Fry bread was born out of the sad history of the Diné Bikéyah, or Navajo people, as they are called by Westerners. The Navajo were captured by the US government and forced to relocate near Fort Sumner. Supplies provided by the government were scarce, and included lard, flour, salt, sugar, baking powder or yeast, and powdered milk. These ingredients were used to make what has become the best known food of the Native people of this region of the country – fry bread.Eating this bread is a tribute to the suffering and innovation of those who survived.
Naomi’s family lived on a Navajo reservation as a young girl, and this was one of her favorite meals.
Because of the nature of gf flours, you’ll want to make several small batches of this, if you need more than 4 fry breads, rather than trying to make one large batch.
1 cup (4oz or 113g) Better Batter Gluten Free Flour
1/4 tsp. salt
1 tsp. powdered milk
1 tsp. baking powder
1 cup water
Vegetable oil for frying
Heat about 1 inch of vegetable oil to about 350 degrees in a skillet or cast iron pan before you begin.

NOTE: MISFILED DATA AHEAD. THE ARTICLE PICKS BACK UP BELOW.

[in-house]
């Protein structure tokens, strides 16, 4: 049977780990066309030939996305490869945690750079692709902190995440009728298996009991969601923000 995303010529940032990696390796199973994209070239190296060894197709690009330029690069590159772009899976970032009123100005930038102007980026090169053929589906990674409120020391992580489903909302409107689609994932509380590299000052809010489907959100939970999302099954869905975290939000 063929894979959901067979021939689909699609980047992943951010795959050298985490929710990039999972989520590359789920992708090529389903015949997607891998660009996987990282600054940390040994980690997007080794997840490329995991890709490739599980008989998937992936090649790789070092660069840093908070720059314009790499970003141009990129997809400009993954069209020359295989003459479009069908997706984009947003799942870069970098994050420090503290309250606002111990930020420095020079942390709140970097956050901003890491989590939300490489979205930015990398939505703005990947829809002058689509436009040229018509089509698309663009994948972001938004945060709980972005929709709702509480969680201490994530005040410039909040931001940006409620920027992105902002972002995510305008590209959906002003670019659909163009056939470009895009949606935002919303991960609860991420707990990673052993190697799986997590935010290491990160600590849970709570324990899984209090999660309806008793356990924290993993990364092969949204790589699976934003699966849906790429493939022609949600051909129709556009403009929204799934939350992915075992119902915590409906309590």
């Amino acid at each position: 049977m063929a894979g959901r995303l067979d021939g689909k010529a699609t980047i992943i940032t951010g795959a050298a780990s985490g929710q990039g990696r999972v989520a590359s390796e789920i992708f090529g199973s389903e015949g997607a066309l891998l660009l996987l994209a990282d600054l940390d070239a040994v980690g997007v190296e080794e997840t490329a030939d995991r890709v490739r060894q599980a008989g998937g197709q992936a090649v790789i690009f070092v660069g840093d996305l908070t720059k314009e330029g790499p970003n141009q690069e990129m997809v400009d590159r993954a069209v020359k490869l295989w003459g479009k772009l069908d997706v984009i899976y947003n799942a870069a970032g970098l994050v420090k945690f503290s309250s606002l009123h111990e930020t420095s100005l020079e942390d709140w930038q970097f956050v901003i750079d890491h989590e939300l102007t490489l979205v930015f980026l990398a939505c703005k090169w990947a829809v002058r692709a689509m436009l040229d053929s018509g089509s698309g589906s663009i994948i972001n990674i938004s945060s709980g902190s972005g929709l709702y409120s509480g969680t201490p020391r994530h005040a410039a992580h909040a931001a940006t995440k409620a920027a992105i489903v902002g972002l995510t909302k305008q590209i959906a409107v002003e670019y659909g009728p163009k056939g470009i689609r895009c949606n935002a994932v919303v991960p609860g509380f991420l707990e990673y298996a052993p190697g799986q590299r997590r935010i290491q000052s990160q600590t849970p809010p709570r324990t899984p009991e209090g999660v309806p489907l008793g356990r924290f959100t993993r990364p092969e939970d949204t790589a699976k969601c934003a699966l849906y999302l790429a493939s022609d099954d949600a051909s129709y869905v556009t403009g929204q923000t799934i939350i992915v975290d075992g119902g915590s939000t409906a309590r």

Sift together the flour, salt, powdered milk, and baking powder into a large bowl. Pour the water over the flour mixture all at once and stir the dough with a fork until it starts to form one big clump. This will be extremely sticky!
Flour your hands. Separate the dough into 4 pieces and roll in more flour. The inside of the dough ball should still be extremely sticky after it is formed, while the outside will be well floured.
Using your floured hands on a floured surface pat, roll or and form each piece into a disk of about 5 to 7 inches in diameter.
Take the formed dough and gently place it into the oil, being careful not to splatter the hot oil. Press down on the dough as it fries so the top is submersed into the hot oil. Fry until brown, and then flip to fry the other side. Each side will take about 3 to 4 minutes.
You may keep this warm in a 200 degree oven for up to an hour, if making several batches.